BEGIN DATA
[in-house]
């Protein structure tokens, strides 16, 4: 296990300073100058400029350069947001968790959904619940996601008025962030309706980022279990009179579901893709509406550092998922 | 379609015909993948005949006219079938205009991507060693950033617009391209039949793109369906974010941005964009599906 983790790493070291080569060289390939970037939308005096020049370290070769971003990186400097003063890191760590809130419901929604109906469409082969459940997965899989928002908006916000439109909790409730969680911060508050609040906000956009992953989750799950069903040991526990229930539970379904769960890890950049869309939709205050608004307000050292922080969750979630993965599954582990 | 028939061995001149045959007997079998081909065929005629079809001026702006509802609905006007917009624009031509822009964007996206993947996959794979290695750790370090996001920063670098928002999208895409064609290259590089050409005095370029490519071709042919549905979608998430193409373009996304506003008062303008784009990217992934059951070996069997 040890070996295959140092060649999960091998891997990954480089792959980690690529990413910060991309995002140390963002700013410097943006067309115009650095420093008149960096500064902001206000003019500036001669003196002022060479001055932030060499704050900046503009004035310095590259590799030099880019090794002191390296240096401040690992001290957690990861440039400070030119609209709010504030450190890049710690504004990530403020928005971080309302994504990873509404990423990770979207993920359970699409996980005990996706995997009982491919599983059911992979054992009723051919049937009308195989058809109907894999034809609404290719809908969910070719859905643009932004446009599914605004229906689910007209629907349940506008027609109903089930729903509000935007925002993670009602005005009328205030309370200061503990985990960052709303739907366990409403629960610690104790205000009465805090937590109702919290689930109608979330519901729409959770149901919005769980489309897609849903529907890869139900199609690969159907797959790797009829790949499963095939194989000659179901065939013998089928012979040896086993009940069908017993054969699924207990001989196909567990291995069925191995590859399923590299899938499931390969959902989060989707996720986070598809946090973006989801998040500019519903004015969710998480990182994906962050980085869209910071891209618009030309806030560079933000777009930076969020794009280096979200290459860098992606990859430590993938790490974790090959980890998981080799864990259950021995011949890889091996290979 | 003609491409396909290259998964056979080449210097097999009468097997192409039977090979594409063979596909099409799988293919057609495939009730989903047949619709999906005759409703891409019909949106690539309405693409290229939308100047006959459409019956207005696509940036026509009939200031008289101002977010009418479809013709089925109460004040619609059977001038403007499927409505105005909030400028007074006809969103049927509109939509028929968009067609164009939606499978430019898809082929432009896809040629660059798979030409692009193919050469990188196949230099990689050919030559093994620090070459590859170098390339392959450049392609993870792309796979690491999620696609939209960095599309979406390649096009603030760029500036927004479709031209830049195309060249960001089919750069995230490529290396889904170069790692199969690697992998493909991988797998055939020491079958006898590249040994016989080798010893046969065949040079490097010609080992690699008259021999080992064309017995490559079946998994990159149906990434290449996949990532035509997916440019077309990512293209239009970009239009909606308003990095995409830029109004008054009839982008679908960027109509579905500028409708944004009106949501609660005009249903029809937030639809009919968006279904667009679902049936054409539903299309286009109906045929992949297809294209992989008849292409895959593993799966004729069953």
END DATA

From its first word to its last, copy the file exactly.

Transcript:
[in-house]
């Protein structure tokens, strides 16, 4: 296990300073100058400029350069947001968790959904619940996601008025962030309706980022279990009179579901893709509406550092998922 | 379609015909993948005949006219079938205009991507060693950033617009391209039949793109369906974010941005964009599906 983790790493070291080569060289390939970037939308005096020049370290070769971003990186400097003063890191760590809130419901929604109906469409082969459940997965899989928002908006916000439109909790409730969680911060508050609040906000956009992953989750799950069903040991526990229930539970379904769960890890950049869309939709205050608004307000050292922080969750979630993965599954582990 | 028939061995001149045959007997079998081909065929005629079809001026702006509802609905006007917009624009031509822009964007996206993947996959794979290695750790370090996001920063670098928002999208895409064609290259590089050409005095370029490519071709042919549905979608998430193409373009996304506003008062303008784009990217992934059951070996069997 040890070996295959140092060649999960091998891997990954480089792959980690690529990413910060991309995002140390963002700013410097943006067309115009650095420093008149960096500064902001206000003019500036001669003196002022060479001055932030060499704050900046503009004035310095590259590799030099880019090794002191390296240096401040690992001290957690990861440039400070030119609209709010504030450190890049710690504004990530403020928005971080309302994504990873509404990423990770979207993920359970699409996980005990996706995997009982491919599983059911992979054992009723051919049937009308195989058809109907894999034809609404290719809908969910070719859905643009932004446009599914605004229906689910007209629907349940506008027609109903089930729903509000935007925002993670009602005005009328205030309370200061503990985990960052709303739907366990409403629960610690104790205000009465805090937590109702919290689930109608979330519901729409959770149901919005769980489309897609849903529907890869139900199609690969159907797959790797009829790949499963095939194989000659179901065939013998089928012979040896086993009940069908017993054969699924207990001989196909567990291995069925191995590859399923590299899938499931390969959902989060989707996720986070598809946090973006989801998040500019519903004015969710998480990182994906962050980085869209910071891209618009030309806030560079933000777009930076969020794009280096979200290459860098992606990859430590993938790490974790090959980890998981080799864990259950021995011949890889091996290979 | 003609491409396909290259998964056979080449210097097999009468097997192409039977090979594409063979596909099409799988293919057609495939009730989903047949619709999906005759409703891409019909949106690539309405693409290229939308100047006959459409019956207005696509940036026509009939200031008289101002977010009418479809013709089925109460004040619609059977001038403007499927409505105005909030400028007074006809969103049927509109939509028929968009067609164009939606499978430019898809082929432009896809040629660059798979030409692009193919050469990188196949230099990689050919030559093994620090070459590859170098390339392959450049392609993870792309796979690491999620696609939209960095599309979406390649096009603030760029500036927004479709031209830049195309060249960001089919750069995230490529290396889904170069790692199969690697992998493909991988797998055939020491079958006898590249040994016989080798010893046969065949040079490097010609080992690699008259021999080992064309017995490559079946998994990159149906990434290449996949990532035509997916440019077309990512293209239009970009239009909606308003990095995409830029109004008054009839982008679908960027109509579905500028409708944004009106949501609660005009249903029809937030639809009919968006279904667009679902049936054409539903299309286009109906045929992949297809294209992989008849292409895959593993799966004729069953």